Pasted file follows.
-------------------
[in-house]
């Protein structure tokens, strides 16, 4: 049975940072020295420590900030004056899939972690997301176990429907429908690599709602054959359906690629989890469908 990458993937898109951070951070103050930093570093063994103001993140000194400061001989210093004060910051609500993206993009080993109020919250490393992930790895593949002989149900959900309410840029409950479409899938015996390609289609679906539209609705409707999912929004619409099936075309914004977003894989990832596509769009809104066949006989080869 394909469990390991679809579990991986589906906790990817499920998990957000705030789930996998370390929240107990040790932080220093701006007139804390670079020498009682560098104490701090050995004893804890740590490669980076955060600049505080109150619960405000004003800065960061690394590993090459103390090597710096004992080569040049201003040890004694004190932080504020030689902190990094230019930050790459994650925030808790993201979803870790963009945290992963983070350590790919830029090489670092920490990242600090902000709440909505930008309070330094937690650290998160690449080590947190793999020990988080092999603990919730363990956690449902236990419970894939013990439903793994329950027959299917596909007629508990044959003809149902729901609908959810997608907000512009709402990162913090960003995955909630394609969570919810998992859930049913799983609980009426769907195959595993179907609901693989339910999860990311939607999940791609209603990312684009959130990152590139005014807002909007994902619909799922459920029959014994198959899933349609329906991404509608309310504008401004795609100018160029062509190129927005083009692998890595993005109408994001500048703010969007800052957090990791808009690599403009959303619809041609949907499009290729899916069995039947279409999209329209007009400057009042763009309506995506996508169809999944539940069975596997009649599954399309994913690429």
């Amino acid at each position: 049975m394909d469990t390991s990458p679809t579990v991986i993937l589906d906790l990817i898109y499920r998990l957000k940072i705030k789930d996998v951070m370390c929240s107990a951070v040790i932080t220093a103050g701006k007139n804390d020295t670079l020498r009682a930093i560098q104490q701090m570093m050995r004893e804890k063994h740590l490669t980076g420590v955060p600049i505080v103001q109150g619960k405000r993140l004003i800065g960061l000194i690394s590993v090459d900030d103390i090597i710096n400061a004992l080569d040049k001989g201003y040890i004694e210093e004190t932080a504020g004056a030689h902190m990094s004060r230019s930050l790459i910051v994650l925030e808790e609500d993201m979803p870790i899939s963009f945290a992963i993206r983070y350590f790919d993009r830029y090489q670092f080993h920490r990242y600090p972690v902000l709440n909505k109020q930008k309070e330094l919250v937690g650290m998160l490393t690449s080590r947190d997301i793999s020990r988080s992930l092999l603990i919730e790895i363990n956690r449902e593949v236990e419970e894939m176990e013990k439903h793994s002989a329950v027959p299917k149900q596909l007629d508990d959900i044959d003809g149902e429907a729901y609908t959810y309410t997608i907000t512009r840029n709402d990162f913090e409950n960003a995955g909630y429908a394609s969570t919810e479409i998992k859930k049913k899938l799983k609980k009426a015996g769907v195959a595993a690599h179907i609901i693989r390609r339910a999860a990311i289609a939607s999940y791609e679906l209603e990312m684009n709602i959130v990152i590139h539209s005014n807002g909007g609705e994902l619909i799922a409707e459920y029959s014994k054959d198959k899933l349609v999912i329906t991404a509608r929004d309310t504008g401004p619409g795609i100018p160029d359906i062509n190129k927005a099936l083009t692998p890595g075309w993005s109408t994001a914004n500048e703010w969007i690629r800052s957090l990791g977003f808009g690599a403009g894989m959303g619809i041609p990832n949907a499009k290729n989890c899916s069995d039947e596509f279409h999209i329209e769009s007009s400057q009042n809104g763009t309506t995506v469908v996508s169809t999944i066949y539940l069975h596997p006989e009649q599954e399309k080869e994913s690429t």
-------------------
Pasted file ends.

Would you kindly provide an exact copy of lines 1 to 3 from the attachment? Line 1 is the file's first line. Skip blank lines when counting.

[in-house]
């Protein structure tokens, strides 16, 4: 049975940072020295420590900030004056899939972690997301176990429907429908690599709602054959359906690629989890469908 990458993937898109951070951070103050930093570093063994103001993140000194400061001989210093004060910051609500993206993009080993109020919250490393992930790895593949002989149900959900309410840029409950479409899938015996390609289609679906539209609705409707999912929004619409099936075309914004977003894989990832596509769009809104066949006989080869 394909469990390991679809579990991986589906906790990817499920998990957000705030789930996998370390929240107990040790932080220093701006007139804390670079020498009682560098104490701090050995004893804890740590490669980076955060600049505080109150619960405000004003800065960061690394590993090459103390090597710096004992080569040049201003040890004694004190932080504020030689902190990094230019930050790459994650925030808790993201979803870790963009945290992963983070350590790919830029090489670092920490990242600090902000709440909505930008309070330094937690650290998160690449080590947190793999020990988080092999603990919730363990956690449902236990419970894939013990439903793994329950027959299917596909007629508990044959003809149902729901609908959810997608907000512009709402990162913090960003995955909630394609969570919810998992859930049913799983609980009426769907195959595993179907609901693989339910999860990311939607999940791609209603990312684009959130990152590139005014807002909007994902619909799922459920029959014994198959899933349609329906991404509608309310504008401004795609100018160029062509190129927005083009692998890595993005109408994001500048703010969007800052957090990791808009690599403009959303619809041609949907499009290729899916069995039947279409999209329209007009400057009042763009309506995506996508169809999944539940069975596997009649599954399309994913690429």
């Amino acid at each position: 049975m394909d469990t390991s990458p679809t579990v991986i993937l589906d906790l990817i898109y499920r998990l957000k940072i705030k789930d996998v951070m370390c929240s107990a951070v040790i932080t220093a103050g701006k007139n804390d020295t670079l020498r009682a930093i560098q104490q701090m570093m050995r004893e804890k063994h740590l490669t980076g420590v955060p600049i505080v103001q109150g619960k405000r993140l004003i800065g960061l000194i690394s590993v090459d900030d103390i090597i710096n400061a004992l080569d040049k001989g201003y040890i004694e210093e004190t932080a504020g004056a030689h902190m990094s004060r230019s930050l790459i910051v994650l925030e808790e609500d993201m979803p870790i899939s963009f945290a992963i993206r983070y350590f790919d993009r830029y090489q670092f080993h920490r990242y600090p972690v902000l709440n909505k109020q930008k309070e330094l919250v937690g650290m998160l490393t690449s080590r947190d997301i793999s020990r988080s992930l092999l603990i919730e790895i363990n956690r449902e593949v236990e419970e894939m176990e013990k439903h793994s002989a329950v027959p299917k149900q596909l007629d508990d959900i044959d003809g149902e429907a729901y609908t959810y309410t997608i907000t512009r840029n709402d990162f913090e409950n960003a995955g909630y429908a394609s969570t919810e479409i998992k859930k049913k899938l799983k609980k009426a015996g769907v195959a595993a690599h179907i609901i693989r390609r339910a999860a990311i289609a939607s999940y791609e679906l209603e990312m684009n709602i959130v990152i590139h539209s005014n807002g909007g609705e994902l619909i799922a409707e459920y029959s014994k054959d198959k899933l349609v999912i329906t991404a509608r929004d309310t504008g401004p619409g795609i100018p160029d359906i062509n190129k927005a099936l083009t692998p890595g075309w993005s109408t994001a914004n500048e703010w969007i690629r800052s957090l990791g977003f808009g690599a403009g894989m959303g619809i041609p990832n949907a499009k290729n989890c899916s069995d039947e596509f279409h999209i329209e769009s007009s400057q009042n809104g763009t309506t995506v469908v996508s169809t999944i066949y539940l069975h596997p006989e009649q599954e399309k080869e994913s690429t």